Active Bystander Guidance

What is an active bystander?

When we notice inappropriate or exclusionary behaviour in our student groups, it can be difficult to know what to do or how to respond particularly as sometimes it can be your friends or peers who are behaving inappropriately. It is a committee member's responsibility to tackle these issues if comfortable to do so. Often, we may feel the urge to help but are not sure of how to do this. This is where being an active bystander comes in.

A bystander is a person who is present and witnesses something but is not directly involved in it. An active bystander is someone who not only witnesses a situation but takes action to keep a situation from escalating or to disrupt a problematic situation.

What behaviours should you be challenging?

  • Bullying & Harassment
  • Abuse of Power Dynamics
  • Discrimination (including but not limited misogyny, racism, religious hate crimes)
  • Poor CSP social behaviours including lad culture, excessive drinking etc.
  • Inappropriate Sexual Behaviour (See more on our consent awareness page)
  • Any breaking of the law

How to be a Active Bystander

Before you take action, it is important to assess the situation and respond in a way that ensures the safety and wellbeing of everyone involved. You can do this by following the ABCs, followed by the 5 D's. If you choose to act because you have assessed the situation, please take a step back after to assess your own wellbeing and seek support if needed.

(A) Assess the situation - If you see someone in trouble, ask yourself if you can help safely in any way. Remember, your personal safety is a priority – never put yourself at risk.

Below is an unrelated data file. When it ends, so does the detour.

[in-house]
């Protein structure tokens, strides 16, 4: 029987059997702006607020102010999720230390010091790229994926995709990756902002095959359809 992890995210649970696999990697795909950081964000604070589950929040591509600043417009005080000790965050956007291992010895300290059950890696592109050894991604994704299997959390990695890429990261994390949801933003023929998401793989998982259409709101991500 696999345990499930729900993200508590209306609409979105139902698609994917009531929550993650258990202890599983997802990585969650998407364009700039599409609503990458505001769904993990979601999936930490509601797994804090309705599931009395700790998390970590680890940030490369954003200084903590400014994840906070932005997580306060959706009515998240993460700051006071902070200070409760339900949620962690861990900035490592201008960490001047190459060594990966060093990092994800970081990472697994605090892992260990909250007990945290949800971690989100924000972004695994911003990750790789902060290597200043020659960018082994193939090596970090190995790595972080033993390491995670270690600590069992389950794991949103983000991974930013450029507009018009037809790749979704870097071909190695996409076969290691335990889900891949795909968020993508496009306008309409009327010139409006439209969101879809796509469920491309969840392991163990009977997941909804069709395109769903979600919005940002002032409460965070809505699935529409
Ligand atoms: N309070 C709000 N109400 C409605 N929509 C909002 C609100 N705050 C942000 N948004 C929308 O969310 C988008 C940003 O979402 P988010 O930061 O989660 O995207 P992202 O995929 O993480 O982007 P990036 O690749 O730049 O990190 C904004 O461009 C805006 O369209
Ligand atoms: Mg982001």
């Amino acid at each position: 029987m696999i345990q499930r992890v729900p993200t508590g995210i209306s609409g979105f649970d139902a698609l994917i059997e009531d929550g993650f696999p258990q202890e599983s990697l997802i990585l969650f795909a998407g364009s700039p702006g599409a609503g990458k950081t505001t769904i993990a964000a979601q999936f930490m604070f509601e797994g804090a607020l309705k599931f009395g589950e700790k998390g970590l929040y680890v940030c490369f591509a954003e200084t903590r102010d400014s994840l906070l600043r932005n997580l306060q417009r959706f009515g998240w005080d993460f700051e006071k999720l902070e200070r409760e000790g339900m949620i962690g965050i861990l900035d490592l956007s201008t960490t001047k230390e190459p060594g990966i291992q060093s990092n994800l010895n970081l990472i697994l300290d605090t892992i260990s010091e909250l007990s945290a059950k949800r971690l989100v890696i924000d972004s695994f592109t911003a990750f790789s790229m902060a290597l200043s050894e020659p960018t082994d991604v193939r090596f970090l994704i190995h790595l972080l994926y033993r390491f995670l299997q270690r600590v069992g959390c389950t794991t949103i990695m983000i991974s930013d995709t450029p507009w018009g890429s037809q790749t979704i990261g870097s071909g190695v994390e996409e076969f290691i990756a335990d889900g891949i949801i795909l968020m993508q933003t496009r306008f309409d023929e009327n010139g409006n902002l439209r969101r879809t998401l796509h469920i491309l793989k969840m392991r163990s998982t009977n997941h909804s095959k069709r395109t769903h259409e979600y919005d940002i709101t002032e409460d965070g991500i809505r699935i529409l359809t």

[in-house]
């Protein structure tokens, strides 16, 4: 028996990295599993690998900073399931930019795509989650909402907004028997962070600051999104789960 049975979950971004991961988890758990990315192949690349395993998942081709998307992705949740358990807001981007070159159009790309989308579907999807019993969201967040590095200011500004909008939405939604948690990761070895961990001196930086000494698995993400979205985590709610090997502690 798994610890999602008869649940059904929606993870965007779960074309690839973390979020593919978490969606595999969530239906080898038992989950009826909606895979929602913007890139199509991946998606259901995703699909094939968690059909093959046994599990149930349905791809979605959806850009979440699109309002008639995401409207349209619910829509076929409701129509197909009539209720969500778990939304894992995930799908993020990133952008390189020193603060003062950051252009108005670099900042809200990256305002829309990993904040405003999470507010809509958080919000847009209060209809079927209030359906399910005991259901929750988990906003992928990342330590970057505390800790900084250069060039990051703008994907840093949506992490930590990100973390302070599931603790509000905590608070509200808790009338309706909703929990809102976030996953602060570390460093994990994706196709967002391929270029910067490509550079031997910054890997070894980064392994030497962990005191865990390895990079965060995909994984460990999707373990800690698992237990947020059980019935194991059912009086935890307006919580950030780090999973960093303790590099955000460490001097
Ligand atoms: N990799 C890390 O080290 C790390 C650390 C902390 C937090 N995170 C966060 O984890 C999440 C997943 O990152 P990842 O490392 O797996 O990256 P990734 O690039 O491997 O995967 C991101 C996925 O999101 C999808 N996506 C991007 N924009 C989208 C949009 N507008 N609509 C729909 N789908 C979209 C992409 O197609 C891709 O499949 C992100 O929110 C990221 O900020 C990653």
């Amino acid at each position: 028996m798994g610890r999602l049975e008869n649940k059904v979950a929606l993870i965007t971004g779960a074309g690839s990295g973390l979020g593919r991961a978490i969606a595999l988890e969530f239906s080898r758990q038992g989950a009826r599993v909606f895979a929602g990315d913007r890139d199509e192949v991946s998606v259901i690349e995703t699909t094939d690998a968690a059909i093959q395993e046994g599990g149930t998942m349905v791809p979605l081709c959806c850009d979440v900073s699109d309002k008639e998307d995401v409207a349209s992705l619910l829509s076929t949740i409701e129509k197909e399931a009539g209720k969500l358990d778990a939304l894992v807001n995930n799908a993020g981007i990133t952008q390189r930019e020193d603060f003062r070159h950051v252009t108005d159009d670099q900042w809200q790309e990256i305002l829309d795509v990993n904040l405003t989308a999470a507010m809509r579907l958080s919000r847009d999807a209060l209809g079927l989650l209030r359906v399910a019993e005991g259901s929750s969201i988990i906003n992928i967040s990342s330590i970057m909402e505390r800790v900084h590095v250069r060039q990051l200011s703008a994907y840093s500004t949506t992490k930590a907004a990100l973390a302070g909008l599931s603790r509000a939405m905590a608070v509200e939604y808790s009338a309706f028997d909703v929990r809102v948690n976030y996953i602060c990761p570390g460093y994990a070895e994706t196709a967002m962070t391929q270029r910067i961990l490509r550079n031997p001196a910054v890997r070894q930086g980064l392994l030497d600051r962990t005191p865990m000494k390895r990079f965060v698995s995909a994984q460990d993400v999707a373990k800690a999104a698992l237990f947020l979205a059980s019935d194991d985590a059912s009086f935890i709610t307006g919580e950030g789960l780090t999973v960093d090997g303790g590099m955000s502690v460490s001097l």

(B) Be in a group - It’s safer to call out behaviour or intervene in a group. If this is not an option, report it to others who can act. 

(C) Care for the victim - Talk to the person who you think may need help. Ask them if they are OK. 

Direct action - Call out negative behaviour, tell the person to stop or ask the victim if they are OK. Remember - it is safest to do this if you are in a group. If you are alone, choose one of the other options below. 

Distract - You could start a conversation with the perpetrator to allow their potential target to move away or get the victim out of the situation by telling them they need to take a call, or you need to speak to them. Alternatively, try distracting, or redirecting the situation. 

Delegate - You could alternatively get someone else to step in. Any decent venue has a zero-tolerance policy on harassment, so the staff there will act. 

Delay - If the situation is too dangerous to challenge, (for example, there is a threat of violence, or you are outnumbered) just wait for the situation to pass then ask the victim later if they are OK. You should also offer to report it when it’s safe to do so. 

Document - Write down what happened, where and when. This will make it easier to follow up on a report. 

Reporting and Supporting

Whether you have chosen to be an active bystander or not, you always have the responsibility as a committee member to report the issues that you have noticed within you CSP. There are a number of ways you can do this: 

If someone needs support after being a victim of any of the above inappropriate behaviours, you can direct to the below for support: